Everything changed for Yuta Tsuruoka when his mother, who runs a small shop in rural Japan, made a passing comment: She wanted to set up her own online store but didn’t know how.
"That was the start of it all,” Tsuruoka, 30, said. "We were in a world where people with no internet skills and no money, like my mom, couldn’t imagine creating online businesses.”
Tsuruoka, who was an intern at a crowdfunding startup, decided to develop software to help individuals and small businesses create internet shops. He founded his own company, Base Inc., in 2012. Its shares are up more than sixfold since listing last year, even though they’ve fallen sharply from an October high. That’s pushed its market value to about $1.7 billion (about ¥176.7 billion) and made Tsuruoka rich.
Base has been a beneficiary of a rally in small-cap technology stocks in Japan as retail investors sought to pick winners in the pandemic. Like many of the companies whose shares surged, some analysts questioned whether its valuation was sustainable.
The company’s main service allows people to create their own online shop. It also provides payment processing tools and an offering retailers can use to procure financing against their future sales. On top of that, Base runs a shopping app that it says has seven million users.
Base is "one of the most user-friendly platforms enabling businesses to go online in a matter of hours,” Oshadhi Kumarasiri, an equity analyst at LightStream Research who publishes on SmartKarma, wrote in a research note in October 2019 when he initiated coverage on the stock.
The company doesn’t charge users for creating websites, instead generating revenue from its payment tools, for which it levies a fee on transactions.
Tsuruoka was studying information technology in college when he started his internship at the crowdfunding startup. He recalls being fascinated by the success of companies like PayPal Holdings Inc., though he hadn’t imagined setting up a business himself.
Then, when his mom said she wanted her own online store, the idea sprang from that. He began working on the business and later quit college.
"I started Base as a hobby,” he said. "But it was well-received by everyone, so I ended up setting up a company.”
Not long after Base went public, the coronavirus pandemic sent retailers rushing to take their businesses online. The number of stores registered on Base surpassed 1.2 million as of September from about 800,000 in August 2019, the company said.
"The ones we wanted to provide our service to moved onto the internet all at once,” Tsuruoka said.
Gross merchandise value, a measure of total transaction volume, more than tripled in May for the online store business compared to a year before. While growth in the metric has since slowed, it still more than doubled in October.
"This year was clearly a special occasion for growth,” said Takahiro Kazahaya, co-head of equity research, Japan, at Credit Suisse Securities Japan Ltd., who has a neutral rating on the stock. "The growth rate will significantly decelerate, but relatively high growth will be achievable.”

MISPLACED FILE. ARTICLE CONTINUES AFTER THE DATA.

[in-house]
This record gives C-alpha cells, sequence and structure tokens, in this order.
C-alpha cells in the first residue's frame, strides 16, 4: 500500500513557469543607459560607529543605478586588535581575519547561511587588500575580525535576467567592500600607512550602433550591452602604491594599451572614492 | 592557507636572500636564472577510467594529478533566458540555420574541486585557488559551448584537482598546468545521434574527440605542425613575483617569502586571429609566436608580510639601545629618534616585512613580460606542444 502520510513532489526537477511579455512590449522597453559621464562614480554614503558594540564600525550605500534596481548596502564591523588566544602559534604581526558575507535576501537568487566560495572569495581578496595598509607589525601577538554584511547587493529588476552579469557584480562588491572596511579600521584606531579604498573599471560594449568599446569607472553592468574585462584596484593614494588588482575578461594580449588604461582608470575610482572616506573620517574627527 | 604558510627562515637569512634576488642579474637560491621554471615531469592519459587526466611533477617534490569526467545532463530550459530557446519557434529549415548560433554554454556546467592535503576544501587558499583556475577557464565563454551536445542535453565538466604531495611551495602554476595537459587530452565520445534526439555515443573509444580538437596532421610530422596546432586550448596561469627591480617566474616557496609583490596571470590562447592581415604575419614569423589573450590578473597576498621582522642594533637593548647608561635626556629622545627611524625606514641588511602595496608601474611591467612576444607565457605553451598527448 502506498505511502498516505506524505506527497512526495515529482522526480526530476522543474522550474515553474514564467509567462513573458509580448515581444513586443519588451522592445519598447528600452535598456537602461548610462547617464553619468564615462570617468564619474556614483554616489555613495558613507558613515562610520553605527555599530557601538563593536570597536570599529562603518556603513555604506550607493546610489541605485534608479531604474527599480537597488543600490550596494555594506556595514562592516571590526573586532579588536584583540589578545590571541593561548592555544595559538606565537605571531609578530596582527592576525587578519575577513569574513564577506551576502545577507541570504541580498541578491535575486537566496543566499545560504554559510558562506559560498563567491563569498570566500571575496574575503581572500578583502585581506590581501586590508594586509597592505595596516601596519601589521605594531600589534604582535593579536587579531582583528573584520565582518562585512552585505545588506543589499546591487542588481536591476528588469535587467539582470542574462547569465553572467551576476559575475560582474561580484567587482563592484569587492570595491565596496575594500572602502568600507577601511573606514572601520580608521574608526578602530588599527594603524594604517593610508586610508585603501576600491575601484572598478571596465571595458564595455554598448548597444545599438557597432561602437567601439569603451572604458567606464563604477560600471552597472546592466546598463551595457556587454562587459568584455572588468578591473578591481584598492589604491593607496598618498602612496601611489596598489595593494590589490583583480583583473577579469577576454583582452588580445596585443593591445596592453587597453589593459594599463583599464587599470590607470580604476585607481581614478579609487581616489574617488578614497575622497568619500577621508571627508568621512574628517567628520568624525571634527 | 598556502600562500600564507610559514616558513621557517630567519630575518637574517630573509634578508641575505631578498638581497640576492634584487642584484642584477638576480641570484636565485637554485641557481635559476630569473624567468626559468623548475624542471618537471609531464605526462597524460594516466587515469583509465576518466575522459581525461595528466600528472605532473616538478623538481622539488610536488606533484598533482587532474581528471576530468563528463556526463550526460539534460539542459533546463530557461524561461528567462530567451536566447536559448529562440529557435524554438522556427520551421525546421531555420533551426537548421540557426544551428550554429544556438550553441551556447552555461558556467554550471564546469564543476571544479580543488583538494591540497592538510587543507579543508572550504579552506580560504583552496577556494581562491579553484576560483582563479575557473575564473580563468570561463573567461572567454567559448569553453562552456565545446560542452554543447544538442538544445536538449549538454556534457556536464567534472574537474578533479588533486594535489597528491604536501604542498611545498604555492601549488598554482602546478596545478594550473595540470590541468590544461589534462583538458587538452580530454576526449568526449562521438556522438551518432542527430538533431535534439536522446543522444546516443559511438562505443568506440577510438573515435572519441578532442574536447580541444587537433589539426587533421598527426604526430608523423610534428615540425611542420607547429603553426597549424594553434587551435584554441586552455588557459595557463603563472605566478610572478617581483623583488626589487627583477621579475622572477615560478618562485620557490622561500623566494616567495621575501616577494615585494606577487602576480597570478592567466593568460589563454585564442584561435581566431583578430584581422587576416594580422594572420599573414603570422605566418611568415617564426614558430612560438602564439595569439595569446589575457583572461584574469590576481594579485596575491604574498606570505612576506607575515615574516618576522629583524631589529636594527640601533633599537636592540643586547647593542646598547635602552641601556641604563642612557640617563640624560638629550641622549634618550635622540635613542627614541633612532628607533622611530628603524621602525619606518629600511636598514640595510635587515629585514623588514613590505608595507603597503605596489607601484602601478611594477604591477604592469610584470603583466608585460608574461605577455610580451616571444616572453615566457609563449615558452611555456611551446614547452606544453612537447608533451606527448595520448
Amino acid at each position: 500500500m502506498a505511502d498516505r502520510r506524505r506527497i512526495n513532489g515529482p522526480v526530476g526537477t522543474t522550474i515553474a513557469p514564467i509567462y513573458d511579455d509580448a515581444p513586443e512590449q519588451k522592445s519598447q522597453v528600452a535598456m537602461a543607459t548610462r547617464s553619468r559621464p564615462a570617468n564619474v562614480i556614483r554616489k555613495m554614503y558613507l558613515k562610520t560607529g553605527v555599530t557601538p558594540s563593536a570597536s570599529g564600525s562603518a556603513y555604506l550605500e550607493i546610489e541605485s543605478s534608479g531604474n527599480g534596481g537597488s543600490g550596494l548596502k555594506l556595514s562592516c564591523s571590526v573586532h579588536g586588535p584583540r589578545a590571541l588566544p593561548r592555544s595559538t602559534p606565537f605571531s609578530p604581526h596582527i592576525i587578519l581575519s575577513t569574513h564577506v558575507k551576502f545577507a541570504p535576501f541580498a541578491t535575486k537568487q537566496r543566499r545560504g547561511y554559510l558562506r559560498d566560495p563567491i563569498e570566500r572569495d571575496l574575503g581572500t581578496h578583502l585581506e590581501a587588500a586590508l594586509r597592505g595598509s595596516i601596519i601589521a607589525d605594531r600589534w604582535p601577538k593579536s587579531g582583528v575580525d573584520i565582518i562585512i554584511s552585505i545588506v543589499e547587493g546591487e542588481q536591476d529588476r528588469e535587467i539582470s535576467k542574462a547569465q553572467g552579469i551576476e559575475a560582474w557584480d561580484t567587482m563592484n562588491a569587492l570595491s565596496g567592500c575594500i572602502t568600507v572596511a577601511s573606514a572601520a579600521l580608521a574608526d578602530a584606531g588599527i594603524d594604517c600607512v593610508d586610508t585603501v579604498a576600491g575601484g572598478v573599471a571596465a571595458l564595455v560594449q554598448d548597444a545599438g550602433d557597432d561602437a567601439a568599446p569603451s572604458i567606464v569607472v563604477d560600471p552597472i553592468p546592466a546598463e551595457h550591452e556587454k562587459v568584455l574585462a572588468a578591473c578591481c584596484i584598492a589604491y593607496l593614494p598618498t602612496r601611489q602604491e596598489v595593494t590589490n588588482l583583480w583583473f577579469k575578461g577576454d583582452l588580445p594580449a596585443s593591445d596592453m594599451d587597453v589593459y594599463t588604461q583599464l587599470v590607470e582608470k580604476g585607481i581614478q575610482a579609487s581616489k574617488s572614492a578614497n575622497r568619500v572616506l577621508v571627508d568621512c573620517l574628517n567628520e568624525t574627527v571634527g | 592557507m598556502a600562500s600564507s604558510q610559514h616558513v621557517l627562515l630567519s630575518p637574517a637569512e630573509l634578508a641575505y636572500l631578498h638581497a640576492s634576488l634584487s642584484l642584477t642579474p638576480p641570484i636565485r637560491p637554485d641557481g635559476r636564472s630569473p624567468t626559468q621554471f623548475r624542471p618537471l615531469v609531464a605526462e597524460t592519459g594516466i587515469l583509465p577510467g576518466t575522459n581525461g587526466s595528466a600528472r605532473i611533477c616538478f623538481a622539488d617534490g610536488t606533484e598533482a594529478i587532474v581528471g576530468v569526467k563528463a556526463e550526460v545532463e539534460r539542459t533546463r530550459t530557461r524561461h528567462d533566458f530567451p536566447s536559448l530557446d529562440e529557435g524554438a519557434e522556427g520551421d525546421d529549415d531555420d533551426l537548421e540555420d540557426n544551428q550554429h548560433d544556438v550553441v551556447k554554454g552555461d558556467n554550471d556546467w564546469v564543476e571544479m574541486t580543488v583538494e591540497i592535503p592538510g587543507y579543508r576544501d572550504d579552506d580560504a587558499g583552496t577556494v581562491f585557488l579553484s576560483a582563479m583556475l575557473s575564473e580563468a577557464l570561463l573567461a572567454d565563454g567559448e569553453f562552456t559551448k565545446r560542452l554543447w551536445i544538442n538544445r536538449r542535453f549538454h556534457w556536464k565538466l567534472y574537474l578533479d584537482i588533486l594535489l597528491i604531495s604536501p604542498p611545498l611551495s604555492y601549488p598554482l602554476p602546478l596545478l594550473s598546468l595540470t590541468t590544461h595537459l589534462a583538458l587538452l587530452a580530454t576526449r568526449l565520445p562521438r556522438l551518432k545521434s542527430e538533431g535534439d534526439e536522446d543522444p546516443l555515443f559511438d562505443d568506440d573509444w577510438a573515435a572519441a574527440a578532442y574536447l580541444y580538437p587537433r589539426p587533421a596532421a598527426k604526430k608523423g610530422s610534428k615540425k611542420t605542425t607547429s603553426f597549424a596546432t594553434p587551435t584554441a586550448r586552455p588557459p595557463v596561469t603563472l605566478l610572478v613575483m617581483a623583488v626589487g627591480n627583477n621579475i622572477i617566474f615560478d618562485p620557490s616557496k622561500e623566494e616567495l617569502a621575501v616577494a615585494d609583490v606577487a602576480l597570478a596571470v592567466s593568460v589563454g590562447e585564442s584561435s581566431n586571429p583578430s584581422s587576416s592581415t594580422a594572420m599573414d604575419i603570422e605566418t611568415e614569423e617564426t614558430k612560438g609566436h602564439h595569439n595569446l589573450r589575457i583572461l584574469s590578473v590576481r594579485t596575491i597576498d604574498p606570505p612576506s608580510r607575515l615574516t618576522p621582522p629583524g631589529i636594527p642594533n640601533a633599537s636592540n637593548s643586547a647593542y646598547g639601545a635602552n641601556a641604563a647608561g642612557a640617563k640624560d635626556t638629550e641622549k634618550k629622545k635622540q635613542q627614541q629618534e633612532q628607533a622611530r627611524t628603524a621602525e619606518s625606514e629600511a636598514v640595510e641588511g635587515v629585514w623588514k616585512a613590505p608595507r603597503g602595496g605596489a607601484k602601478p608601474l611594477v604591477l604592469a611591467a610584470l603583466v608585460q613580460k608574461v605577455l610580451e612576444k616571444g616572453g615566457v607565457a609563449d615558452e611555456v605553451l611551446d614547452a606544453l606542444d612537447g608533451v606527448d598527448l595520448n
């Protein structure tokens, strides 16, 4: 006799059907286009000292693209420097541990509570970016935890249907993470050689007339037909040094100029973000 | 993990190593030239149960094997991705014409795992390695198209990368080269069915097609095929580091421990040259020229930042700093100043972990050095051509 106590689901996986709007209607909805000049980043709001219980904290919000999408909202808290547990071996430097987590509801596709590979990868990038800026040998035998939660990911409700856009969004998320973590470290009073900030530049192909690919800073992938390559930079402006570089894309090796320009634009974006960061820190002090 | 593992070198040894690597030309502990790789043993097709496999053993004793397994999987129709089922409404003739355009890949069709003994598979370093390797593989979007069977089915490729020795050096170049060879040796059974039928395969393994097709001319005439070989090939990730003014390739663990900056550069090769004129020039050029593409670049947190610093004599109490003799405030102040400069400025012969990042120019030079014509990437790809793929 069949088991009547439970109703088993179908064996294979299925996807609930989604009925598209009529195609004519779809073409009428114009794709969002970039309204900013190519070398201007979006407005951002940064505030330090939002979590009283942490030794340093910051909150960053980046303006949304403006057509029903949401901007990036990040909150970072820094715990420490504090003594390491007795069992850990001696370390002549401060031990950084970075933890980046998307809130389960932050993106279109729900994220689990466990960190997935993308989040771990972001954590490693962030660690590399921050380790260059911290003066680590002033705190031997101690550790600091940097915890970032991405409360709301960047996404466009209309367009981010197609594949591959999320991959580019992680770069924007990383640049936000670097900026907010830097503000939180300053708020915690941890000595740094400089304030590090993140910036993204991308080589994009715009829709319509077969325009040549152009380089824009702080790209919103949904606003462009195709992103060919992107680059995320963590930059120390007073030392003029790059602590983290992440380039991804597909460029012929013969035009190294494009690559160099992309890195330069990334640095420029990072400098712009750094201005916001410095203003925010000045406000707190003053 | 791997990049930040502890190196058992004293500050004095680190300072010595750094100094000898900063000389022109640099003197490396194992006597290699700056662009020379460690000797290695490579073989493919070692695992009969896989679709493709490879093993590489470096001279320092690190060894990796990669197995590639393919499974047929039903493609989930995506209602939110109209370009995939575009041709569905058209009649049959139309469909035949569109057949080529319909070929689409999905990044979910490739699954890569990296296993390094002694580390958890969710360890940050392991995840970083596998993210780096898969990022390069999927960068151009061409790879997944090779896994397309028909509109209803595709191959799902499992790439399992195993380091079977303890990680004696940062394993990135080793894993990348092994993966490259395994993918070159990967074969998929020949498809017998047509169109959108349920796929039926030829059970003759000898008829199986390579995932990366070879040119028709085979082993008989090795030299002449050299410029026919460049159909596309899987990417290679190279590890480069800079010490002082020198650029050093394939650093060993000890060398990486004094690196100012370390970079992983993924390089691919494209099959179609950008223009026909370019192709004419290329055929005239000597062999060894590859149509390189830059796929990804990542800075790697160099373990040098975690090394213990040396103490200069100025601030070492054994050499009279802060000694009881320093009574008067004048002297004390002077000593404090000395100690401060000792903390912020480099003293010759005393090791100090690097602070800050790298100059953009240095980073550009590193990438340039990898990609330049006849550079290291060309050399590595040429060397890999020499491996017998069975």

The stock surged more than twelvefold from going public in October 2019 through a high in the same month the following year. It also gained some high-profile investors.
"Base has been good,” David Snoddy, who ran the Tokyo office of Julian Robertson’s Tiger Management before setting up Nezu Asia Capital Management in 2000, said of his holding in the stock. "One of the great things about the retail experience in Japan compared to New York is that there are lots of small retailers with one, maybe two, shops. You really like their selection and you agree with their taste, and you keep going back.”
Snoddy said Base is well-suited for smaller operations, which makes it different from commerce platforms that cater to larger businesses. About 72% of shops using Base are run by individuals while 26% of them are managed by two to four people, according to company data.
"When you buy goods on an online mall you remember that mall, but if you buy them from their own website, you will probably remember that brand,” Tsuruoka said. "We make sure our clients get their own branding.”
Base’s rally came amid a surge of investor interest in Japanese technology stocks and pandemic beneficiaries that drove the Tokyo Stock Exchange Mothers Index of startups to a 14-year high in October.
But the euphoria has started to wear off, with the Mothers gauge down 9.7% since that peak, while Base’s stock has fallen 48% from its high.
Even after the decline, the company trades at 41 times book value and 102 times estimated earnings.
In a note on Nov. 18, LightStream’s Kumarasiri said the stock was still "substantially overvalued,” suggesting Base won’t be able to maintain its COVID-19-era growth trajectory. At the same time, he said he doesn’t see any catalysts for further share-price downside in the short term.
Tsuruoka, whose 15% stake in the company is worth about $265 million (¥27.5 billion), says there will be good and bad days for the share price, but what’s more important is to expand the business.
"We’re still at the entrance of this huge market,” he said.
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